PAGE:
Vault of Spiders #1was a bit of a mixed, but largely fun, bag — offering up fantastic ideas with flawed execution in the pursuit of adding more worthwhile spider soldiers to the war playing out in Spider-Geddon. Unfortunately, the follow up issue offers neither compelling ideas nor execution in the same pursuit.
What’s it about? Marvel’s preview reads:
We’re way past first blood-the Spider-Army needs new recruits! No one’s too weird to die for — er — serve the cause! Ryan North joins the cause with an incredible story starring SPIDER-MA’AM, a spider-powered Aunt May with Dave Williams (UNCANNY X-FORCE) on art! CULLEN BUNN (X-MEN BLUE) and TBA bring you a tale of a nightmare world where monsters roam the streets and a SPIDER-MAN strange enough to call it home! You will NEVER guess who’s under the mask! Geoffrey Thorne brings an all new Spider-Character to the table, with a Spider-Powered Captain Stacy! Police Officer by day, vigilante by night in a way you’ve never seen before!
So right off the bat, not as inherently interesting as a cowboy spider, Tarzan spider, or Supaidaman story as offered up in the first issue. But that’s okay! After all, Spiders-Man is one of the funniest, most unexpected characters currently featured over in Spider-Geddon (as penned by Christos Gage to great effect) and Spider-Ma’am sounds like kooky fun at the very least. So, what’s the issue? Largely, execution of these ideas.
Spider-Ma’am fares the best here, where poorly detailed, rushed looking art is buoyed by some fantastically funny and earnest character-first writing and a touching message. A spider powered May is a funny enough visual, and this story could’ve been carried entirely by that, but the simple arc here gives her character the most room to shine and North really leans into it. The simple, short story ends up hitting all the right notes in a way that makes this spider feel different not only in looks but demeanor — a fitting, unique addition to a growing cast desperate for uniqueness.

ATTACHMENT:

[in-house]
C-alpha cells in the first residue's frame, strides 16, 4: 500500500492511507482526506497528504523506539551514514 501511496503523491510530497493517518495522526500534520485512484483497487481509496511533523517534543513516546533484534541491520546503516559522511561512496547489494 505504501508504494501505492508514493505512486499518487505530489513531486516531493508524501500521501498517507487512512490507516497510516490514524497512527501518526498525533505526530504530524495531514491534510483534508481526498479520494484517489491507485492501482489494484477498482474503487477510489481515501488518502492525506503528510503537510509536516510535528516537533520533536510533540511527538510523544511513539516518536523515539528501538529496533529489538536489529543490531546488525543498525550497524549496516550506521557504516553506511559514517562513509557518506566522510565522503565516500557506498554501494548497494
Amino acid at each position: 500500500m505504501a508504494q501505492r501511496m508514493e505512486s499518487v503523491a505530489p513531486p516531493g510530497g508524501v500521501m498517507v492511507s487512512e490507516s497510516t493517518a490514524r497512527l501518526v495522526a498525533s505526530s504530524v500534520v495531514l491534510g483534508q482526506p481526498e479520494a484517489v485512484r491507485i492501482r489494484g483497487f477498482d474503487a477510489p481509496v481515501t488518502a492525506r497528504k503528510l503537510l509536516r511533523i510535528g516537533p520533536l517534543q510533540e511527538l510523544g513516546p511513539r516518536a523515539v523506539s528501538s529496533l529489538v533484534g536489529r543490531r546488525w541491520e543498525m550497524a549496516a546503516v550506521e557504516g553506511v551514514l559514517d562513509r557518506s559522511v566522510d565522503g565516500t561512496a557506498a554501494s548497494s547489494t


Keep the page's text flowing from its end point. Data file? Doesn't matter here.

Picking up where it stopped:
Captain Stacy’s story, titled ‘The Spider: Shock the Spider’ falls somewhere in the middle, not really establishing enough character or voice to be particularly endearing or offensive. The effort here is sleek and subtle at the very least, and The Spider’s design is a cool, spy(der) inspired take but where these stories are meant to succeed is in introducing or re-introducing characters we can care about in a larger context (in this case a whole spider war). And, unfortunately, the narrative relies totally on readers already knowing Captain Stacy well enough to be surprised by this turn with little other pay off in a kind of lackluster way.
Lastly, Spiders-Man, my (and the internet’s at large, now that word of this guy has hit mainstream) beloved self-contained army of thousands of spiders under the impression that they’re Peter Parker, has the most disappointing story here. While the visuals are undeniably the best of the bunch, really leaning into a spooky, Halloween vibe that throws a whole cast of Goblins at us to great effect, the narrative is entirely lacking in character and consistency. This take on Spiders-Man, penned by Cullen Bunn, reads much broodier and dismissive than the darkly funny take readers were introduced to in Spider-Geddon — a tonal shift that doesn’t fare well — and dismisses a lot of what endeared readers to the character in favor of serving a melodramatic narrative that’s in keeping with the cool, gothic art but also no more than there, moving along to a predictable conclusion. It’s a disappointing take on a character with a lot more potential than a star-(or spiders-) crossed lovers’ story like it falls into.
Ultimately, Vault of Spiders #2 lacks the cohesive energy that its predecessor had in at least ideas and fails to make up for that lackluster offering with any truly compelling execution aside from a wonderful, funny and endearing Aunt May story that I fear won’t fold into Spider-Geddon well at all in the end anyways. A disappointing tie-in falling pretty short of its potential.